Jewish Journal

Finding Harmony in Interfaith Dating

by Curt Schleier

Posted on Aug. 21, 2003 at 8:00 pm

Playwright Oren Safdie

Playwright Oren Safdie

There's a serious note to Oren Safdie's musical comedy, "Jews & Jesus" -- his own life. Safdie, 38, drew on his interfaith dating experiences to write the play about two religiously mixed couples trying to walk the fine line between tradition and emotion, love and guilt. Debra (Iris Bahr), the child of a mixed marriage, travels to Israel, where she meets an American rabbinical student (Griffin Shaw) struggling against the temptation of premarital sex.

Steven (Adam Fleck), a secular Jew on the prowl, and Luscious (Gretel Roenfeldt), who is Catholic and looking for commitment, meet on a bus bound for a Catskills singles weekend -- and also wind up in Israel. Now at the Malibu Stage Company, the show poses musical questions such as "Seder plates and Christmas trees/The messiah, would he eat a ham and cheese?"

The irreverent piece "is a reminder that terrific original work ... often comes from a strong point of view and a willingness to take chances," The New York Times wrote in 1998.

Safdie, who is married to a Korean-born non-Jew, said the play grew out of a long-term relationship he had with a Catholic woman.

"Though I had been brought up quite secular, as our relationship developed, I realized there were things [about my Jewishness] that were important to me," he said. "If not from my parents, from my grandparents, [I got] the feeling of guilt, that interfaith relationships are causing the death of [our] religion. From my mother, who survived the [Nazis] in hiding, I got the sense of how fragile the religion is."

Safdie uses dark comedy to explore his mixed feelings about mixed marriage in "Jews & Jesus." One hilarious scene in which the fictional Steven attends a funeral at a church replicates an incident Safdie and his then-girlfriend went through when he attended a Catholic wedding -- but couldn't bring himself to kneel.

"What's the matter," Steven says when everyone stares. "You've never seen a Jew before?"

Safdie, like his characters, has had his share of identity crises. While his parents are Israeli (his father is the famed architect Moshe Safdie, who designed the Skirball Cultural Center), he was born in Montreal and now lives in Los Angeles.

While he originally intended to follow in his father's professional footsteps, show business unexpectedly beckoned. Back in 1990, Oren Safdie was working on his architecture master's degree at Columbia University when he chanced to take an elective playwriting class. His first one-act won a school prize, prompting him to switch career paths.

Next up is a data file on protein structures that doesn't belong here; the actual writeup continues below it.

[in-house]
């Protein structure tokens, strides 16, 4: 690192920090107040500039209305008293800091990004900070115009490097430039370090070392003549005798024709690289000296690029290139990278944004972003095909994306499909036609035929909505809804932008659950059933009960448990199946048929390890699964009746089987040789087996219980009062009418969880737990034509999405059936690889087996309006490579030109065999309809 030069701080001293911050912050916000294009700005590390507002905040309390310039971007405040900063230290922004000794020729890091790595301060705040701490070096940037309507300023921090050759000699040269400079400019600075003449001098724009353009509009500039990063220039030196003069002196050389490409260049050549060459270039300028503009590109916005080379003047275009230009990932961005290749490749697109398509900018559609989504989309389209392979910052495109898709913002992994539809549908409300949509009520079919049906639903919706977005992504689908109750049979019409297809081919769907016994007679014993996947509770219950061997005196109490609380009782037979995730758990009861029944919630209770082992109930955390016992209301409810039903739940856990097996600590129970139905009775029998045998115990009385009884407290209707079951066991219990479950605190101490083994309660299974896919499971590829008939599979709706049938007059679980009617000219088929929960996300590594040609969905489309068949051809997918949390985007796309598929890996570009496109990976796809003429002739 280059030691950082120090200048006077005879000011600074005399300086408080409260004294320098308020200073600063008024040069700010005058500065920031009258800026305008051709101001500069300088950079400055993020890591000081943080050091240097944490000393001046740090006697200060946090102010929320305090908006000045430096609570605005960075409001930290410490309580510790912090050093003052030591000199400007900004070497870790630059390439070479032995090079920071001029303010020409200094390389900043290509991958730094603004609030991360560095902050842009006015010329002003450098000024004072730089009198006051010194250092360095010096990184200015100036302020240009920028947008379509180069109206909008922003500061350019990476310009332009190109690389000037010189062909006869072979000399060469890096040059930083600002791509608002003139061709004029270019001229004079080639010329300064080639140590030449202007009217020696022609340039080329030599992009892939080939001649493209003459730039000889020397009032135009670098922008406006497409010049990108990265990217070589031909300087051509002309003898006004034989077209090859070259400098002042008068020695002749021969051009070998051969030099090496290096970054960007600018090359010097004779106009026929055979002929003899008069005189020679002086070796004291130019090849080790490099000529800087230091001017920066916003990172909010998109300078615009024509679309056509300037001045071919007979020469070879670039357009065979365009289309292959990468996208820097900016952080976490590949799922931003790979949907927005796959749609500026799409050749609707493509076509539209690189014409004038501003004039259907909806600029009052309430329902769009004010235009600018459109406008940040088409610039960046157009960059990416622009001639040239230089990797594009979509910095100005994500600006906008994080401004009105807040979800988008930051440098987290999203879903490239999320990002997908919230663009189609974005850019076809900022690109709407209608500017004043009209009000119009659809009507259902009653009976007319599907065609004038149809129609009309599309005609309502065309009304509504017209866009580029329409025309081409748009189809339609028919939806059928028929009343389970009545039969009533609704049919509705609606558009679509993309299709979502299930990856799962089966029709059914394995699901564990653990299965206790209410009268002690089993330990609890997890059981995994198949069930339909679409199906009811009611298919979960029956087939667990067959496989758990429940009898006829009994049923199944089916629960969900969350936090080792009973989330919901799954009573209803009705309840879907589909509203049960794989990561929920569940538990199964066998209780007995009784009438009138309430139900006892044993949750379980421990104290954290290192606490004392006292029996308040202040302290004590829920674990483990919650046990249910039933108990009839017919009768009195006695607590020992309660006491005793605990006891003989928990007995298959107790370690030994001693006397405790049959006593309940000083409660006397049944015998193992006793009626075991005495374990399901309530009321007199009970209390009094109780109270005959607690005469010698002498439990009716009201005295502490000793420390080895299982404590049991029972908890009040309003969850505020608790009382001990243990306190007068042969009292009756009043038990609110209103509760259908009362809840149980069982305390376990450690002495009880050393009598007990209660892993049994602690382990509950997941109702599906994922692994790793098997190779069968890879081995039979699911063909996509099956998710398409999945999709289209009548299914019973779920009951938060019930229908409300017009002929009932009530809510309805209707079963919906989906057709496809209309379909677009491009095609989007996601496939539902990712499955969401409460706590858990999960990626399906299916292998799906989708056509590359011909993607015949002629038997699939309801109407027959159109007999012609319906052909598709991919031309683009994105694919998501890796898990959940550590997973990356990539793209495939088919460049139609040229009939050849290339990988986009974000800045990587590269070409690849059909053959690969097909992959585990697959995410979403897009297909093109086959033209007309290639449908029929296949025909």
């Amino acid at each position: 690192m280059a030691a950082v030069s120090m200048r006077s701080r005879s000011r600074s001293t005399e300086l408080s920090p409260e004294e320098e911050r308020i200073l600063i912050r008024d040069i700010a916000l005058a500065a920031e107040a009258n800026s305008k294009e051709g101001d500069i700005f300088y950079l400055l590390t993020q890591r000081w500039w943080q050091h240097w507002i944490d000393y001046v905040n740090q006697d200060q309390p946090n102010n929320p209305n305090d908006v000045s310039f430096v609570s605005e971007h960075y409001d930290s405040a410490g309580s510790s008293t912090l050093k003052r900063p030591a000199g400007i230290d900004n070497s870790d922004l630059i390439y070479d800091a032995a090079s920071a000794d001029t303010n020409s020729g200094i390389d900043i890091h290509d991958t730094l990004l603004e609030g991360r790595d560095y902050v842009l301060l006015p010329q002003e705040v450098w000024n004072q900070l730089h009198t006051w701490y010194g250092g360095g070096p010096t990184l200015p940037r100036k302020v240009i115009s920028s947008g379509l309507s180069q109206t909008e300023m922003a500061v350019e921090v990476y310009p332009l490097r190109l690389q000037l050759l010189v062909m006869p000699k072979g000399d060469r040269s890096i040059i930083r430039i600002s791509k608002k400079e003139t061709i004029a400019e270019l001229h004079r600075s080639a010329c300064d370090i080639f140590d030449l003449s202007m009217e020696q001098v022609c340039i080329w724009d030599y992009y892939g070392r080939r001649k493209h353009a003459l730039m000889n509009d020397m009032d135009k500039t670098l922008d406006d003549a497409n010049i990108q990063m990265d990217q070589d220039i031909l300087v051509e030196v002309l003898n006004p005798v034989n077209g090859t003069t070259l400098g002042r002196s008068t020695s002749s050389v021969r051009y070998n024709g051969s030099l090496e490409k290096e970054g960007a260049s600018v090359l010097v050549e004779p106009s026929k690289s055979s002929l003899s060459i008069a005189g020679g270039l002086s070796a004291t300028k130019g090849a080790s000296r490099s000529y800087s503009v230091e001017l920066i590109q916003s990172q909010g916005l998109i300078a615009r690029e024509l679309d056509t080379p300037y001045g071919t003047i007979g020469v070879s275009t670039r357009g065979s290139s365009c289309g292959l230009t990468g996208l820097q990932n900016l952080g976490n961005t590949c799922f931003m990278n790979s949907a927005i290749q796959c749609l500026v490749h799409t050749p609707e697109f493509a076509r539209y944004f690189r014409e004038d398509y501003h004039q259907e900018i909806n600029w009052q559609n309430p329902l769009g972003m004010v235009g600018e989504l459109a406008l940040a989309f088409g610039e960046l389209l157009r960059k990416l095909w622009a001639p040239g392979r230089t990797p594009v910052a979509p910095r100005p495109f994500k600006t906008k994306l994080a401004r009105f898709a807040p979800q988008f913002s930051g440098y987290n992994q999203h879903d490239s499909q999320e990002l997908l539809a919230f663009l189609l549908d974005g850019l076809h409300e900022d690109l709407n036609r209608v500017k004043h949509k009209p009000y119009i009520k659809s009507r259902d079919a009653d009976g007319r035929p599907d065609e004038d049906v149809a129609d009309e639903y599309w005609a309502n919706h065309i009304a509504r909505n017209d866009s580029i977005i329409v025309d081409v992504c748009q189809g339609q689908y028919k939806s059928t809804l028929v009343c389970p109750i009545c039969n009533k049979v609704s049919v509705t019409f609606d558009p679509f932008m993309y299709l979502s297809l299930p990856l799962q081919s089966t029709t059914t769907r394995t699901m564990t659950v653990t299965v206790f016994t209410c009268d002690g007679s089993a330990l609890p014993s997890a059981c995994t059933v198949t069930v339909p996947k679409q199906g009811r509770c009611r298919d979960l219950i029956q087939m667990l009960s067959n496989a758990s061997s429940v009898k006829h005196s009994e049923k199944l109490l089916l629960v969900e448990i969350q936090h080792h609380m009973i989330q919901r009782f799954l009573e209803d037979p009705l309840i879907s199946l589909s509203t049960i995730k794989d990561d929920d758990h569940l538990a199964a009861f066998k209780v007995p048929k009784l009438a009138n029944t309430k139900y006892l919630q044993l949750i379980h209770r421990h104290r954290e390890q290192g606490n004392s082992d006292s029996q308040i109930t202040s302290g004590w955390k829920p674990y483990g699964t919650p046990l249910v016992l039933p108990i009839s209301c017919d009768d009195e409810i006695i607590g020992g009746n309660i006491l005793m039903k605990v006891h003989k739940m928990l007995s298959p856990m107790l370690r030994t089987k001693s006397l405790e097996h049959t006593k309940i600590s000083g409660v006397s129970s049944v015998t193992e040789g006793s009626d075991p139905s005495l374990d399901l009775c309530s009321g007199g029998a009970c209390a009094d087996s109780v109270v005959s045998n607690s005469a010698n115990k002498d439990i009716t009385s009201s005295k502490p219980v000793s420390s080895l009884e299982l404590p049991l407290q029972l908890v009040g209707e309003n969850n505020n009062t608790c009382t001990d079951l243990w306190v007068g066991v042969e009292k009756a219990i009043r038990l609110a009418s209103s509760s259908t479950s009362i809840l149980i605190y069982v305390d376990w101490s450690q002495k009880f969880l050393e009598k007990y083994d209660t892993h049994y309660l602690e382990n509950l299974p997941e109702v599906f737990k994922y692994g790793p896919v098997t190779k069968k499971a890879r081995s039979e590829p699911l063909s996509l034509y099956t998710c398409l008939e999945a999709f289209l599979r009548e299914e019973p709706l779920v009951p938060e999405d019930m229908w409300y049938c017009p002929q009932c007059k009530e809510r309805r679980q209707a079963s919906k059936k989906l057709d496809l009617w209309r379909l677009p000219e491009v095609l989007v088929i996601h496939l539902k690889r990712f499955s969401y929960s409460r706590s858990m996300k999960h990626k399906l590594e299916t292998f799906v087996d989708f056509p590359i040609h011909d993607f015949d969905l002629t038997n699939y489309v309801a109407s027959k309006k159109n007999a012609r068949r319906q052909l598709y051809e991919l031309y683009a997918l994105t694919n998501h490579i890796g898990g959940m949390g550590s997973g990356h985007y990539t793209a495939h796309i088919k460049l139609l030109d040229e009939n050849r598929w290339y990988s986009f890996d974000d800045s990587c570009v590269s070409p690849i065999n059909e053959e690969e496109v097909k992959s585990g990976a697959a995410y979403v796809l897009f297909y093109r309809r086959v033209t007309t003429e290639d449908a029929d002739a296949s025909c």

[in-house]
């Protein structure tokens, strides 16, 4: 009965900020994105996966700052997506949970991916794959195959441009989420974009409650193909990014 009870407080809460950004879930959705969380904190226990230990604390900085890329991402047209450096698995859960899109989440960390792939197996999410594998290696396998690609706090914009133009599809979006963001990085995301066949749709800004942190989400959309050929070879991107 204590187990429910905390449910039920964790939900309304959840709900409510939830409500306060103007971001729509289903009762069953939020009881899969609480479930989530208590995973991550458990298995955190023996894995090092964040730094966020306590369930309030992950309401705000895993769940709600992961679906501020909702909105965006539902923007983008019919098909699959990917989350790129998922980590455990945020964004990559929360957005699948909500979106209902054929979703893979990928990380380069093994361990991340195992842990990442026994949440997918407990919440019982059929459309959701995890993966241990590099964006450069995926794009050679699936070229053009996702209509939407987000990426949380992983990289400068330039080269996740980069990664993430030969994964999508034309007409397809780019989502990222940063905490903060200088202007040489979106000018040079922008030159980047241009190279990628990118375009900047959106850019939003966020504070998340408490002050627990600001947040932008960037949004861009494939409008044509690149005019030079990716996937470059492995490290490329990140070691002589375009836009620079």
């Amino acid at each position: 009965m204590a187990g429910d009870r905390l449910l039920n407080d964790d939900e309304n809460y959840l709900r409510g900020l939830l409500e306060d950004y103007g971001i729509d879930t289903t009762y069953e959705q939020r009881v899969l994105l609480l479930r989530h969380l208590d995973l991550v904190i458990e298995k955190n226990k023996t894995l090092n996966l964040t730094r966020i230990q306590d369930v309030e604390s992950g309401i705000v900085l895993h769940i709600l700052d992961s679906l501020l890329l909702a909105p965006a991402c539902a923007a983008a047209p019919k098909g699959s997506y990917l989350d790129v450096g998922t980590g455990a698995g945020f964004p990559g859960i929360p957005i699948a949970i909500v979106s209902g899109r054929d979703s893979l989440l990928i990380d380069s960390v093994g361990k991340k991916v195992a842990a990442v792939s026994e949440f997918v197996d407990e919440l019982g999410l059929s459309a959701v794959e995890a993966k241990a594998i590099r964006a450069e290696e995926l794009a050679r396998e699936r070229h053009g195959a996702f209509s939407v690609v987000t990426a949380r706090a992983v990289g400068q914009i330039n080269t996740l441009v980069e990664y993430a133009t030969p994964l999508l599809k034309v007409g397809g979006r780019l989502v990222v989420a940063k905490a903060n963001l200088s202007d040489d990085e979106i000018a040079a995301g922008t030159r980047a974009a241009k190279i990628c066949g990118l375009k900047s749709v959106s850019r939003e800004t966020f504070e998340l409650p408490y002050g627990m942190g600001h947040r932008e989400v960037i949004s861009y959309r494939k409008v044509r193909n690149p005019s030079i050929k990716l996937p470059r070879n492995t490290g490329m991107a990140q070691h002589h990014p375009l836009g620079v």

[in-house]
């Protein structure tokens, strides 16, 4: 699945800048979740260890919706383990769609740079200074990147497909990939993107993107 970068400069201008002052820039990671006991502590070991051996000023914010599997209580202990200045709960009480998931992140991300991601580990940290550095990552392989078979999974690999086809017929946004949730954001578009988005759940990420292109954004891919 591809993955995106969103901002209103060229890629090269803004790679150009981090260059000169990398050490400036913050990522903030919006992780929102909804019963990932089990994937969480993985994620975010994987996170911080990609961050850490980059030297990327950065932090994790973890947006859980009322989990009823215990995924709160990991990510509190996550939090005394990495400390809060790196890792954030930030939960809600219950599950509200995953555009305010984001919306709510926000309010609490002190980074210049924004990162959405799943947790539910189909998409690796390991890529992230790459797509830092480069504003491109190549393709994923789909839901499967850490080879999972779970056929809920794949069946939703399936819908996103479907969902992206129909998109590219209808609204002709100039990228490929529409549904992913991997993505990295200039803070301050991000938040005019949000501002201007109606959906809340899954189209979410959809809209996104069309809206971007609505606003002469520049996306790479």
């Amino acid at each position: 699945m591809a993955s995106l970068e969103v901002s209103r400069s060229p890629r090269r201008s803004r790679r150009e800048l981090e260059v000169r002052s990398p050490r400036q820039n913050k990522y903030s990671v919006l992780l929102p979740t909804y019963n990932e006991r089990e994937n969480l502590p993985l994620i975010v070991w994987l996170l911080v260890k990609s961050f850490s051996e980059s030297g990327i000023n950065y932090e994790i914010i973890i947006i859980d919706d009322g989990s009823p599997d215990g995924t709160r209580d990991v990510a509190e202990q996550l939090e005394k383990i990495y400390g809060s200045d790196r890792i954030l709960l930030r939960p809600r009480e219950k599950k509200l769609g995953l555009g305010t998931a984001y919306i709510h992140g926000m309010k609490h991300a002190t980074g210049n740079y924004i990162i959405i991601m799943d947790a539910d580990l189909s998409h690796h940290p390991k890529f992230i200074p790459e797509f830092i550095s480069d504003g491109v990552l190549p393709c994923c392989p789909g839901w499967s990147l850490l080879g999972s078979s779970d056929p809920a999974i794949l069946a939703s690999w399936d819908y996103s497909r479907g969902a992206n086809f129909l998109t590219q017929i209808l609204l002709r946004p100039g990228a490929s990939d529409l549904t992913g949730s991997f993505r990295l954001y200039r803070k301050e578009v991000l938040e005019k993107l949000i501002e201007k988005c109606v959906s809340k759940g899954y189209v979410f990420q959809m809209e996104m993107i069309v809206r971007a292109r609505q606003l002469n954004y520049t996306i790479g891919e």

"My father had always warned me to stay away from architecture because it's a tough profession, so I chose something even tougher," the amiable author said, wryly. "But because I had never been a particularly literate person, everyone was quite shocked when I suddenly said I wanted to be a writer. It took a long time for anyone to take me seriously."

Everyone took Safdie seriously after he wrote "Jews & Jesus," with music and lyrics by his Columbia classmate, Ronnie Cohen. The play received rave reviews upon opening at Manhattan's La MaMa Experimental Theater in 1998 (the Village Voice called it a "witty musical comedy ... about love among the ruins of organized religious beliefs").

Safdie went on to write a 1999 film, "You Can Thank Me Later," starring Ellen Burstyn, which also touched on issues of Jewish identity and continuity. The movie revolves around a Montreal Jewish family that is so eager to assimilate, the father makes it a point to go to a Catholic hospital when he needs surgery.

Safdie's most recent play, "Private Jokes, Public Places," is based on his days in architecture school and will open off-Broadway in October. He took the title from a controversial Atlantic Monthly article his father wrote a decade ago on his profession.

Since he married Myung-Jin Kang, an actress and playwright, in 2000, his life has continued to provide fodder for fiction.

"I still struggle with the questions I explored in 'Jews & Jesus,'" he said. "But now that I'm married, the interfaith issues are more about 'Does she convert when we have kids, and if so, which denominations will recognize that they are Jewish?' It's a whole, complicated mishmash."

Which means he may have to write a new play.

"Jews & Jesus" runs Fridays and Saturdays, 8 p.m., through Sept. 14 at the Malibu Stage Company, 29243 Pacific Coast Highway. $20. For tickets and reservations, call (310) 589-1998.

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